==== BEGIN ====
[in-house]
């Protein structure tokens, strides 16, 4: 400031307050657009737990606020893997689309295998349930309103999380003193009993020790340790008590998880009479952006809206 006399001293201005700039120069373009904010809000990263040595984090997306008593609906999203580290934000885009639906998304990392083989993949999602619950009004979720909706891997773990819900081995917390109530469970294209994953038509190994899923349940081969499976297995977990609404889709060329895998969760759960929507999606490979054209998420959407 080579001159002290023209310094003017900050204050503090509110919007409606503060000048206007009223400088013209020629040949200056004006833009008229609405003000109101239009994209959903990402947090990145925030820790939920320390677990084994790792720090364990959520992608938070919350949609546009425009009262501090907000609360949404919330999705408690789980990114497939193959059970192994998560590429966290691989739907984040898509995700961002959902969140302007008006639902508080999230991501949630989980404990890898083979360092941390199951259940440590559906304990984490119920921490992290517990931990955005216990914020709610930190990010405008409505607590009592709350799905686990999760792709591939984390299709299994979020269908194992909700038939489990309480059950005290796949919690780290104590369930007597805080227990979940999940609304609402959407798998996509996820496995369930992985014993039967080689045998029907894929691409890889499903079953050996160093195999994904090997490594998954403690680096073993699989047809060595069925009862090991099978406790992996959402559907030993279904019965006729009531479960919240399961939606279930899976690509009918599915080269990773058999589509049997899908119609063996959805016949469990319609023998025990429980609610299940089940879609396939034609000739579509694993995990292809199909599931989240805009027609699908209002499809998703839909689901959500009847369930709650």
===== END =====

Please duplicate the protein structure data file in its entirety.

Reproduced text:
[in-house]
């Protein structure tokens, strides 16, 4: 400031307050657009737990606020893997689309295998349930309103999380003193009993020790340790008590998880009479952006809206 006399001293201005700039120069373009904010809000990263040595984090997306008593609906999203580290934000885009639906998304990392083989993949999602619950009004979720909706891997773990819900081995917390109530469970294209994953038509190994899923349940081969499976297995977990609404889709060329895998969760759960929507999606490979054209998420959407 080579001159002290023209310094003017900050204050503090509110919007409606503060000048206007009223400088013209020629040949200056004006833009008229609405003000109101239009994209959903990402947090990145925030820790939920320390677990084994790792720090364990959520992608938070919350949609546009425009009262501090907000609360949404919330999705408690789980990114497939193959059970192994998560590429966290691989739907984040898509995700961002959902969140302007008006639902508080999230991501949630989980404990890898083979360092941390199951259940440590559906304990984490119920921490992290517990931990955005216990914020709610930190990010405008409505607590009592709350799905686990999760792709591939984390299709299994979020269908194992909700038939489990309480059950005290796949919690780290104590369930007597805080227990979940999940609304609402959407798998996509996820496995369930992985014993039967080689045998029907894929691409890889499903079953050996160093195999994904090997490594998954403690680096073993699989047809060595069925009862090991099978406790992996959402559907030993279904019965006729009531479960919240399961939606279930899976690509009918599915080269990773058999589509049997899908119609063996959805016949469990319609023998025990429980609610299940089940879609396939034609000739579509694993995990292809199909599931989240805009027609699908209002499809998703839909689901959500009847369930709650």